“That’s the CNN bullshit,” Kushner snapped. “They lie.”

According to another attendee, Kushner then began to rail against the governor: “Cuomo didn’t pound the phones hard enough to get PPE for his state…. His people are going to suffer and that’s their problem.”

“That’s when I was like, We’re screwed,” the shocked attendee told Vanity Fair.

The group argued for invoking the Defense Production Act. “We were all saying, ‘Mr. Kushner, if you want to fix this problem for PPE and ventilators, there’s a path to do it, but you have to make a policy change,’” one person who attended the meeting recounted.

In response Kushner got “very aggressive,” the attendee recalled. “He kept invoking the markets” and told the group they “only understood how entrepreneurship works, but didn’t understand how government worked.”

Though Kushner’s arguments “made no sense,” said the attendee, there seemed to be little hope of changing his mind. “It felt like Kushner was the president. He sat in the chair and he was clearly making the decisions.”

Kushner was accompanied by Navy Rear Admiral John Polowczyk, who had just been posted to FEMA to lead supply-chain efforts. He heaped flattery on Kushner, calling his ideas “brilliant,” and expressed skepticism concerning the motives of those in the room and on the phone. “Are you trying to hawk your wares on us?” he asked one participant.

Ultimately, there was little follow-up from the government on the group’s offers. President Trump invoked the Defense Production Act in name a week later, but he didn’t immediately use the act to formally order supplies, sparking confusion and delays. He also rage-tweeted at Barra, the CEO of GM: “Always a mess with Mary B.” The government waited until April 8 to announce its first order of ventilators from GM.

“We had so much potential to commandeer against this,” said one person who attended the meeting. “We had a real system for contact tracing, the world’s best mobile engineers on standby. There was a real opportunity to have a coordinated response.”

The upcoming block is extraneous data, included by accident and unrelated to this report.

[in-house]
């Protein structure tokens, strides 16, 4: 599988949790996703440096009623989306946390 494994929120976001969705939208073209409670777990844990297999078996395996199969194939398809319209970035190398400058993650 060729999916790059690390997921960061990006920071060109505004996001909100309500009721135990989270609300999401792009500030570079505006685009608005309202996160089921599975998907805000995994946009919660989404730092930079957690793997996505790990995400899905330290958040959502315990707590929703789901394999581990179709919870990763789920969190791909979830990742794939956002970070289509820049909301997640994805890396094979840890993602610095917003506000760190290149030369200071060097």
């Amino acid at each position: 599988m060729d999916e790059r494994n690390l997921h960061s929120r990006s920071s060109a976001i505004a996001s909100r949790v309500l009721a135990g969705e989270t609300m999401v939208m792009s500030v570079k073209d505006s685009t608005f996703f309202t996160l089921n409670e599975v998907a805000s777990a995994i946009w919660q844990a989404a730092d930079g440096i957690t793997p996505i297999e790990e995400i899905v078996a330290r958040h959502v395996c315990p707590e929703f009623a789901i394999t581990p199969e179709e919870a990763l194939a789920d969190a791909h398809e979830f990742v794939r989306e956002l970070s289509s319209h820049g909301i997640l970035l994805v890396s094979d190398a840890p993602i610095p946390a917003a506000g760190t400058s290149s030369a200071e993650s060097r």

That attendee said he remains “angry” over the federal government’s intransigence in stockpiling supplies and feels certain that people died because of it. “At the time I just thought of it as blind capitalism and extreme libertarian ideals gone wrong,” he said. “In hindsight it’s not crazy to think it was some purposeful belief that it was okay if Cuomo had a tough go of it because [New York] was a blue state.”

According to another attendee, it seemed “very clear” Kushner was less interested in finding a solution because, at the time, the virus was primarily ravaging cities in blue states: “We were flabbergasted. I basically had an out-of-body experience: Where am I, and what happened to America?”

In response to a request for comment, a senior administration official told Vanity Fair that the meeting was not confrontational and said the attendees’ impressions were “not rooted in reality.” He said the federal government had sourced “over a billion items of PPE, enough ventilators so that no American was denied one, and we are the leading testing country in the world.” He added that the “vast majority of the federal response was aimed at helping blue states,” and pointed to public statements Governor Cuomo had made, in which he said Kushner had been “extraordinarily helpful.”

White House press secretary Kayleigh McEnany had this to say: “This story is another inaccurate and disgusting partisan hit job. President Trump has consistently put the health of all Americans first.”

At the end of July, writing for Vanity Fair, I revealed that Kushner had commissioned a robust federal COVID-19 testing plan, only to abandon it before it could be implemented. One public health expert in frequent contact with the White House’s official coronavirus task force said a national plan likely fell out of favor in part because of a disturbingly cynical calculation: “The political folks believed that because [the virus] was going to be relegated to Democratic states, that they could blame those governors, and that would be an effective political strategy.”

The story struck a nerve, partly because . . .

Continue reading. There’s much more, and it unfortunately is depressing albeit important.

And now it looks likely that Republicans will establish a strong conservative majority on the court and at least achieve their goal of ensuring that millions of Americans will lose access to healthcare by bringing down the Affordable Care Act.

Written by Leisureguy

22 September 2020 at 9:05 am